Four words: coloring book and crayons

Some of us need structure in our creativity – most of you reading this are probably writers, after all. Outlines exist to build some kind of defined framework and foundation to a story before creativity takes over, which you wouldn’t think to be a skill that can be practiced or refined. You’d be surprised how all those hours you spent bonding with markers and colored pencils in grade school actually probably contributed to the writer’s brain you’re now stuck with for the rest of your life.

I don’t know about you, but the smell of crayons alone warps me right back to my coloring book days. “Adult” coloring books are a thing now, and it’s not just some random fad or marketing scheme. Coloring is mindless in some ways and mentally stimulating in others. Especially when you have a Disney princess coloring book like I do, and make Belle a blond and Cinderella a redhead just because you can. (I’d still never color outside the lines though … that drives me crazy.)

Do I even need to mention here how we rely way too much on technology to stimulate our own creativity? Watching a few videos here and there can help, but if you’ve ever had a shower epiphany (haven’t we all though?), you know what tends to happen the second you stop staring at your computer screen. I’ve never been a believer in the wondrous claims of brain-stimulating games. I want to think, not have an app do the thinking for me.

Do something you already know you aren’t good at

When I was younger, I used to want to be an artist. Painting; drawing; sculpting; I did it all, and I loved every minute of it. There comes a point, though, when kids either cross over a line or don’t. When you’re little, no matter what you draw or paint or sculpt, it’s good. It gets put up on the refrigerator or put on a shelf. But eventually, bad art stops being cute. Some kids progress, and learn how to make better art. I was bad at it, and thankfully, realized that soon enough to shift my focus to music and writing, forms of art I was a little bit more skilled at.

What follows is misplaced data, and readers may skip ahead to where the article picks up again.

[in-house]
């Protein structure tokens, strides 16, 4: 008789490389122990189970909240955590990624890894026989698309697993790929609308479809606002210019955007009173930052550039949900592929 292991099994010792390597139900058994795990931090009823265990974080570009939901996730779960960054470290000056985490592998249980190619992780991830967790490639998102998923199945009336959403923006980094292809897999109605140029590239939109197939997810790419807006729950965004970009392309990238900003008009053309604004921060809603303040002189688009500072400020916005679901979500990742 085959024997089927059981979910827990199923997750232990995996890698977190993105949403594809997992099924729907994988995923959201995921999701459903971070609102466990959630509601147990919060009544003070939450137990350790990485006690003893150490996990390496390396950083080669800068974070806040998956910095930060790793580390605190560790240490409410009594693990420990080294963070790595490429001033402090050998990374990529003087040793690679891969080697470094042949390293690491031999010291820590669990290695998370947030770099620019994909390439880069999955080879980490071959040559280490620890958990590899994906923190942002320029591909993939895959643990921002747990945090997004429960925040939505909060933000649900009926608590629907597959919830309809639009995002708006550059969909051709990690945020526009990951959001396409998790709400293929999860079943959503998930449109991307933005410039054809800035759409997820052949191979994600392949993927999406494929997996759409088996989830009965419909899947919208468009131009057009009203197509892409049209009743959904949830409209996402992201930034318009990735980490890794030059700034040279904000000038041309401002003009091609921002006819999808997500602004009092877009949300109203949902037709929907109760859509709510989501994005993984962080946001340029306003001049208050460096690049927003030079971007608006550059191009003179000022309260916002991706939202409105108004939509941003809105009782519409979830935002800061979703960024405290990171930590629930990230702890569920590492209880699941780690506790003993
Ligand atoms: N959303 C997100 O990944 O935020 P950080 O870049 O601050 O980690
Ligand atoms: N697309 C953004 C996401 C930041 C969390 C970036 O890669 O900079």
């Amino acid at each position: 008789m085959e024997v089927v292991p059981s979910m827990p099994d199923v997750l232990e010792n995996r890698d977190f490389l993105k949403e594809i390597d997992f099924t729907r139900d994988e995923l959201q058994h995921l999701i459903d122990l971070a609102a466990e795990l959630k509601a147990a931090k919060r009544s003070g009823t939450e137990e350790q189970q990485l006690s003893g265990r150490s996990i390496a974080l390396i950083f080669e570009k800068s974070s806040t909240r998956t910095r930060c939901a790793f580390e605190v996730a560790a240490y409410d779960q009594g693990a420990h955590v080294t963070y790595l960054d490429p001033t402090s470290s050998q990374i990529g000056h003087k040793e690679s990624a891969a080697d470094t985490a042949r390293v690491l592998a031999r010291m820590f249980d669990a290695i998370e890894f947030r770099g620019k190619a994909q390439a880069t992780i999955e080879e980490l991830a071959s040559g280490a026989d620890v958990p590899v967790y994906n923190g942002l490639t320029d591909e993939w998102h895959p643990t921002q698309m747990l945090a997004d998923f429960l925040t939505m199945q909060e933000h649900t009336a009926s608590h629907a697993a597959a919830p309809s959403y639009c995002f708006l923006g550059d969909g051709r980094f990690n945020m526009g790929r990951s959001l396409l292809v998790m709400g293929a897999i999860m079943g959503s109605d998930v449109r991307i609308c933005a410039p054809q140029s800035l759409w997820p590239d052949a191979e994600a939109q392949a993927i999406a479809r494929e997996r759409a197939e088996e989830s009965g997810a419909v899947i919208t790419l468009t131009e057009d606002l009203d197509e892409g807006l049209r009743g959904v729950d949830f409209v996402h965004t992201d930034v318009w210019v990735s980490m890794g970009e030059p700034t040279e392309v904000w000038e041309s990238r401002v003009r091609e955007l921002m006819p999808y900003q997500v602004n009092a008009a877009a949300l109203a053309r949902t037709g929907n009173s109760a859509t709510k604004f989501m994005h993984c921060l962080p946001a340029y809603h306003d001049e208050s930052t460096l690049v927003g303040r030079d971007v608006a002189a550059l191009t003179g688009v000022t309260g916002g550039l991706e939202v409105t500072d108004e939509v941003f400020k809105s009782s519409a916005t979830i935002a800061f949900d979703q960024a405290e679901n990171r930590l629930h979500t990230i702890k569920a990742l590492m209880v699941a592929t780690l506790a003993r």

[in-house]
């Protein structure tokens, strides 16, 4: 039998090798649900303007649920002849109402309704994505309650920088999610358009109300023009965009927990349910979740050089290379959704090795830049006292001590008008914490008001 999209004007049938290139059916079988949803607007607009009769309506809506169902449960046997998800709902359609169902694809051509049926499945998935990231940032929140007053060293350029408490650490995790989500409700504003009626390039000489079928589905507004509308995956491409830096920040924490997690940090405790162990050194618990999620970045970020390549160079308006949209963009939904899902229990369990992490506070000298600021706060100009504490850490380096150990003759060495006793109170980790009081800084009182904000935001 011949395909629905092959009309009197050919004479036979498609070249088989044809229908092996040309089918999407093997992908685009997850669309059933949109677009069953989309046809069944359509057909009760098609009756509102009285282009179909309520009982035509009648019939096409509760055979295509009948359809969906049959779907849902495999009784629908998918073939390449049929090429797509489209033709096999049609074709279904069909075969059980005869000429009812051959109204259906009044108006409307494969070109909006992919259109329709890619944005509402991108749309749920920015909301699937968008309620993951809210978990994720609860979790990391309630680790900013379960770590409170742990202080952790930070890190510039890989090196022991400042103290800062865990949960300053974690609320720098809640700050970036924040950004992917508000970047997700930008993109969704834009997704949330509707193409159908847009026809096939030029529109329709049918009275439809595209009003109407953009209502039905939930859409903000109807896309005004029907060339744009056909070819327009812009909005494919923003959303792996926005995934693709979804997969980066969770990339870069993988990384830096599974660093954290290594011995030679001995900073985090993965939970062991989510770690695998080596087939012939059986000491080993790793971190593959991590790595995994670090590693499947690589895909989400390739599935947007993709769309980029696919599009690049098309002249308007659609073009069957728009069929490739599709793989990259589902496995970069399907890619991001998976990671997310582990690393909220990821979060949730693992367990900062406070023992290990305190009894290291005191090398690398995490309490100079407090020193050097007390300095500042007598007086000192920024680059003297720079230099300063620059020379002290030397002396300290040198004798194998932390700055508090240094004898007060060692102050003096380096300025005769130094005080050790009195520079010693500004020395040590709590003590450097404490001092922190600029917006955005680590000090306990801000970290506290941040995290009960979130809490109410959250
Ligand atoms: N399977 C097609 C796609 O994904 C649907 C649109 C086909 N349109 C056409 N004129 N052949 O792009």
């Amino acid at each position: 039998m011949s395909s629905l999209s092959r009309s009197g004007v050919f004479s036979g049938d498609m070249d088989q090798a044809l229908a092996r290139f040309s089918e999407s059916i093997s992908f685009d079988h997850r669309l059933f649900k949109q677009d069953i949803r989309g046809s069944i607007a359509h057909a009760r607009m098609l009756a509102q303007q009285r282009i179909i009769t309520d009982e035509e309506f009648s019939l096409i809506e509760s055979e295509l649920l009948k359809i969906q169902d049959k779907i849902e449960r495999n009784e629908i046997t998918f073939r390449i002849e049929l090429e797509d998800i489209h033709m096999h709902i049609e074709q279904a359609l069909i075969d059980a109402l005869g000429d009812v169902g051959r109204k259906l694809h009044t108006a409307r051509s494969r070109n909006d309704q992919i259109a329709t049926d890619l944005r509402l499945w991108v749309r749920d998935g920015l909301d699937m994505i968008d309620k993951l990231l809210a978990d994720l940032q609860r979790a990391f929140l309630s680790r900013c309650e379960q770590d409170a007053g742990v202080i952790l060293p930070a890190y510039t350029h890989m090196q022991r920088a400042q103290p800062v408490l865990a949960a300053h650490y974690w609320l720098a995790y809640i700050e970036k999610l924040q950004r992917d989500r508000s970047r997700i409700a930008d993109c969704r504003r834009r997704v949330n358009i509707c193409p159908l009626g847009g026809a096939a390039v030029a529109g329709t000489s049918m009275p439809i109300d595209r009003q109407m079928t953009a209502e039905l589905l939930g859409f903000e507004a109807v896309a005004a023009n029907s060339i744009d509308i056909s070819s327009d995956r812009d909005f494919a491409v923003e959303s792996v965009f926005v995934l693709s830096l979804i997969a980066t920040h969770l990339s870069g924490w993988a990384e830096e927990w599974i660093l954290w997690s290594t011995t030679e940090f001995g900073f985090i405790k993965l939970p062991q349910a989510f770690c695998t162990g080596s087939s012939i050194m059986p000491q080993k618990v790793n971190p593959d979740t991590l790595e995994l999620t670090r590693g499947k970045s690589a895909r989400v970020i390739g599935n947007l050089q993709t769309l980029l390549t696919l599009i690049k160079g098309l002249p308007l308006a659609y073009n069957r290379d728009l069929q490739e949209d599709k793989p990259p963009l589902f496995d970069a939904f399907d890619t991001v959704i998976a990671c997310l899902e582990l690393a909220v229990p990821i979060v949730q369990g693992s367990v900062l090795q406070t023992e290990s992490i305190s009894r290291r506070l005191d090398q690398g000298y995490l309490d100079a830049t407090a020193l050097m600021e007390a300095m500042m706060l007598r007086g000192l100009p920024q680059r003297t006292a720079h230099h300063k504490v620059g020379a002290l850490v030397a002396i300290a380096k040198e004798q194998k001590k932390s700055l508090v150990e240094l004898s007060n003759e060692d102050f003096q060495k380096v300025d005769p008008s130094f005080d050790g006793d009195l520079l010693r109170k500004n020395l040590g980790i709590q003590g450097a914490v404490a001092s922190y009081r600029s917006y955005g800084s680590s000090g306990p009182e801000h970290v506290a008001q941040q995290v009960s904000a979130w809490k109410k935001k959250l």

However – don’t tell anyone – sometimes I still draw. Sometimes it’s just doodling, but other times, I dig out my sketchbook from way back when, and I start drawing landscapes and people and all the things I used to draw when I was eight. It’s just awful enough to laugh at, and don’t ask to see it, because I’d rather burn it than show it to anyone. But I do it, still, because it exercises a different part of my brain than writing does. There’s a visual component that writing doesn’t have in quite the same way. Because I’m not good at it, and don’t really have any desire to improve, it challenges me just enough to inspire me to put my pencil down and get back to writing.

This could be anything. Playing a sport, or a video game, or DIY’ing something. Creating something, even if you aren’t good at it, still forces you to engage in a creative activity. Even better, it frees you, in a way. There’s no pressure for me to draw something well, because I don’t need or want to. It makes you laugh at how awful you are at using a hot glue gun or a paintbrush or kicking a ball into a net. I think all of us need to do things like this regularly. Once you try to do something you’re terrible at, and then return to writing, you won’t feel quite as doubtful about your ability to craft a story that makes sense. Trust me.

As writers, we tend to obsess over small things – whether this character is relatable or that event could scientifically actually happen in real life. These are important details, and we’re trained to pay attention to them. But we can’t forget to, every once in awhile, let go of all that and just focus on being creative. Why do so many writers get bored so easily? Because all they do is write. You have to do other things, too. Especially things that make you think, and force you to have fun. Laugh a little, why don’t you? I’m staring at the literal character sketch (an actual sketch of an actual fictional person, or a sorry attempt at one) I tried to draw and I’m smiling. I’m going to go write a story about that character now. How about you?


Meg is the creator of Novelty Revisions, dedicated to helping writers put their ideas into words. She is a freelance writer and an eight-time NaNoWriMo winner with work published in Teen Ink, Success Story, Lifehack and USA TODAY College. Follow Meg on Twitter for tweets about writing, food and nerdy things.